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Lindsey Warren

The Blue over the Snow


One evening behind the convent I was a blue, and I shone from within the snow, then over the snow, the snow that read to me several lights before silencing them.  Above me was another blue that didn’t remember so much, or carry any dirt in its feet, the doorways of the convent looked at me and thought darker.  The yard touched my cheek, my hair, I held in my elbow the space where it cried as I became less and less, less and less vision, less and less against the third blue of night.


In my hand was the candle, the candle of life, or of believing in life when all around presses in death shapes, disillusionment.  Yes, this was a candle that ate nightmares’ snow and left one to agree again with possibility, a word I struggled to recall how to spell, how many seas pass through it, how many earths as green shoulders, and I passed through it to the other side of the candlelight’s sound, and I took a step forward.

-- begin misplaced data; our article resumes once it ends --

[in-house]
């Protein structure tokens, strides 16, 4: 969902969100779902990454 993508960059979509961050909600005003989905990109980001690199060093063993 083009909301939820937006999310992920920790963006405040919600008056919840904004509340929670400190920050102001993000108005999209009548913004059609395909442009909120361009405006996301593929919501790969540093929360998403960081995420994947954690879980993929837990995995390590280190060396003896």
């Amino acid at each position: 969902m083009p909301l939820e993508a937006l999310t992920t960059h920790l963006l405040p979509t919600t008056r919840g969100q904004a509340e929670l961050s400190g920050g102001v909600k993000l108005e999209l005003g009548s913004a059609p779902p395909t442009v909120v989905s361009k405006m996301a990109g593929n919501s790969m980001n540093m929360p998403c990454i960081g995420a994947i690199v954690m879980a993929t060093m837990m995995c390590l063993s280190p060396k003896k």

I stepped toward myself, the blue over the snow.  I stepped toward the candle, its hands in my hands.


Night came out from inside the convent, the drawers in the rooms opened to the stars and the fires they gave the spaces within to remember.  Then night contracted to make room for the candle, the candle that was its eye, it saw all the feelings of the convent, of the city, and of the fields beyond.  And the snow, it knew me as blue once more upon the ground though it sang of the air, and its silver melt.


Night’s country was stones that gave themselves to hear the flickering.  I was there, I heard it, too.

Lindsey Warren is a graduate of Cornell University’s MFA program.  She has been published in Rabid Oak, Josephine Quarterly, American Literary Review and Hobart, among others.  Her poetry manuscript Unfinished Child is out from Spuyten Duyvil, and her second entitled Archangel & the Overlooked is forthcoming.  Lindsey has been a finalist for the Delaware Literary Connection Prize and the Joy Harjo Prize. 

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